Last time, I told you of the incredible role that corn plays in our American lives--in our food, our health, etc. Pollan goes on to describe how most of the commodity corn grown in the US is used.
60% of the corn grown in the US goes to feeding livestock--most of it going to feed the 100 million beef cattle raised in this country. Unfortunately, these animals aren't built for eating corn. They're grass eaters, but corn is cheaper and allows the animals to fatten up in a fraction of the time that grass does it.
What Pollan does is actually buys a calf (named Steer 534) that is on a ranch in South Dakota and follows it to a CAFO in Kansas. These newly born calves start on grass because, biologically, they have to. But soon they are weaned from the grass and their mother's milk to ready them for the feedlot. In days past, it took a steer maybe 4-5 years to be ready for slaughter. Today, thanks to corn and protein and fat supplements and drugs, a steer grows from 80 to 1100 pounds in about fourteen months. Just not natural.
While the natural circle that I talked about above in the farms of the not-so-distant past is a good thing, the CAFOs present a vicious circle. Pollan likens these feedlots to medieval cities--where overcrowding and lack of sanitation is a recipe for disease. The reason the residents of these modern cities don't succumb to disease is the antibiotic. Another tasty ingredient so often mass-produced beef.
Pollan describes how the feed is mixed together at the CAFO where 534 lives.
Every hour of every day a tractor trailer pulls up to the loading dock to deliver another fifty tons of corn....tanker trucks back up to silo-shaped tanks into which they pump thousands of gallons of liquefied fat and protein supplements. In a shed attached to the mill sit vats of liquid vitamins and synthetic estrogen beside pallets stacked with fifty-pound sacks of antibiotics....Along with alfalfa hay and silage (for roughage), all these ingredients will be automatically blended and then piped into the parade of dump trucks that three times a day fan out from here to keep (their) eight and a half miles of troughs filled.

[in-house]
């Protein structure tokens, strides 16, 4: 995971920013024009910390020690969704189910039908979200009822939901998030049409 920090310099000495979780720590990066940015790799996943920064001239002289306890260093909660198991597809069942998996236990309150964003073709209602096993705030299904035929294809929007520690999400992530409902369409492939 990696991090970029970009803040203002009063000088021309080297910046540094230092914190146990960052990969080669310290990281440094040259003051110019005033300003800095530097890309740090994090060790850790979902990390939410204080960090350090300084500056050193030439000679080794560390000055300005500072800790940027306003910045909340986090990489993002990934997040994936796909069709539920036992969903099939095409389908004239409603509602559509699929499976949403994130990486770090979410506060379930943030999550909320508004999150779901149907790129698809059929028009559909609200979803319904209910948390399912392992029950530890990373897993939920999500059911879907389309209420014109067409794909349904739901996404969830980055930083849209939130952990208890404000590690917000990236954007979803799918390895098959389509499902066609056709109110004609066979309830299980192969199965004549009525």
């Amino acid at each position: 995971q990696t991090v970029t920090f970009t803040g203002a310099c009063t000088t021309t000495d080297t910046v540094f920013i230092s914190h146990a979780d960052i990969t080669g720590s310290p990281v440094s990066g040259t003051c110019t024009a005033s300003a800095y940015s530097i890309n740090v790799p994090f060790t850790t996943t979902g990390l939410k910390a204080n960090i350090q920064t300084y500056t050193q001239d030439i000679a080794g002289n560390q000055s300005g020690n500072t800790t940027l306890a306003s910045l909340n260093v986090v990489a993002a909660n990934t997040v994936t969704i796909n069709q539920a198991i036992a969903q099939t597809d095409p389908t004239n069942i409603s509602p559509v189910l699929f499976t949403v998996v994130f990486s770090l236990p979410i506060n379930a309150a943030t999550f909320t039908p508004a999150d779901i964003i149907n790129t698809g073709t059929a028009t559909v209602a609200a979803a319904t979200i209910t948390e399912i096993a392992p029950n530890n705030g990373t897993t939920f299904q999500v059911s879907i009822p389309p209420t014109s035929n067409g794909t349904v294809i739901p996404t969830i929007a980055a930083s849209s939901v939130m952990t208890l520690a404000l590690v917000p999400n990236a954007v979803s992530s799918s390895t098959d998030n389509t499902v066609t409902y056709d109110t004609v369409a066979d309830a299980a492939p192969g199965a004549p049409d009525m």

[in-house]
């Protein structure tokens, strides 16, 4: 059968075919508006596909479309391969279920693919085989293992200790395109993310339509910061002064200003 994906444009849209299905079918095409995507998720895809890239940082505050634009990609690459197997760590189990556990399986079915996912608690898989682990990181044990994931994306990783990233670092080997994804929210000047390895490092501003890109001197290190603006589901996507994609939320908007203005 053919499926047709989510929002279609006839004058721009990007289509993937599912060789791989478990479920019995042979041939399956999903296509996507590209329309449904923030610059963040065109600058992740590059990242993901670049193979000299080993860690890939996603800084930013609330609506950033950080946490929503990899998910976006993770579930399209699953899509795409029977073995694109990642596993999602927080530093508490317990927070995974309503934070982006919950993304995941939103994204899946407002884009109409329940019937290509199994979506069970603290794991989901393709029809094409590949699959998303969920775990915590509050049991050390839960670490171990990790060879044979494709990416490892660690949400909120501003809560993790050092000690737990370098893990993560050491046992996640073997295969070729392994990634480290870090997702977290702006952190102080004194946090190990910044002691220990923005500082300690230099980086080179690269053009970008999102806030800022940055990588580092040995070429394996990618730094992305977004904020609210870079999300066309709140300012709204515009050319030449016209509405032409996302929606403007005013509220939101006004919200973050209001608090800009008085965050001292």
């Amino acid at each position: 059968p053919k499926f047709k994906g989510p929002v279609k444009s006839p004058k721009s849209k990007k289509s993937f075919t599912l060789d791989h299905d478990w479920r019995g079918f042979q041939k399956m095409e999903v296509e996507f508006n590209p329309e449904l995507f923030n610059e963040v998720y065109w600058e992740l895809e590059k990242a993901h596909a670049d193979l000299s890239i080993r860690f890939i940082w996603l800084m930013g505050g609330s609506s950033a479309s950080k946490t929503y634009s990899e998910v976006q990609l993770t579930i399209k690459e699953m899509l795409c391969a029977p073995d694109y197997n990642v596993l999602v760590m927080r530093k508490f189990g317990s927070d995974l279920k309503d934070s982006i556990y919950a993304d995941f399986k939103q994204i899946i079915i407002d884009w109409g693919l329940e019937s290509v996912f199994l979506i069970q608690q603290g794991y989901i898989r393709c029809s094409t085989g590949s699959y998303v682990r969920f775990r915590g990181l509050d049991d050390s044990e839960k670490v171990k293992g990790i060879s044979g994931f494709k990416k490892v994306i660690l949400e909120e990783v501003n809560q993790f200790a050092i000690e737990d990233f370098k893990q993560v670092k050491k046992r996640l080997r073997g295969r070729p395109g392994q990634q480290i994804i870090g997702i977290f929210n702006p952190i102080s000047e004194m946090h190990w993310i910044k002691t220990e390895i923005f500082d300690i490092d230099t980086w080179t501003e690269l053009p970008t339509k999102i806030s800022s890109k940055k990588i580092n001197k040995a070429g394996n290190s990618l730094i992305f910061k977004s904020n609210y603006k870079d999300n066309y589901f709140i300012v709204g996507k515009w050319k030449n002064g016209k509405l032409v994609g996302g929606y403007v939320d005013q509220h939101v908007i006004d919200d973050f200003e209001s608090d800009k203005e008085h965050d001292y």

This just isn't good. The animals are almost all sick to some degree. So they have to be given the anitbiotics. (Most of the antibiotics sold in the US today end up in feed for these animals.) Then there's the huge pools of manure that just sit on the outskirts of the pens. The runoff from these waste pools can't be used for crops--they'd kill them because of what's in them. They end up poisoning waterways and water life.
There's a lot of other problems that I could write about:
- The danger of strains of microbes (E. coli, for example) that can thrive in the meat and pose a threat to the eater.
- How to make that less of a problem, they use radiation to sterilize the meat and the manure that inevitably gets into the meat--along with all the nasty stuff that it contains.
- How 1/5 of "America's petroleum consumption goes to producing and transporting our food."
Bottom line is that how most beef is raised in this country just doesn't make sense.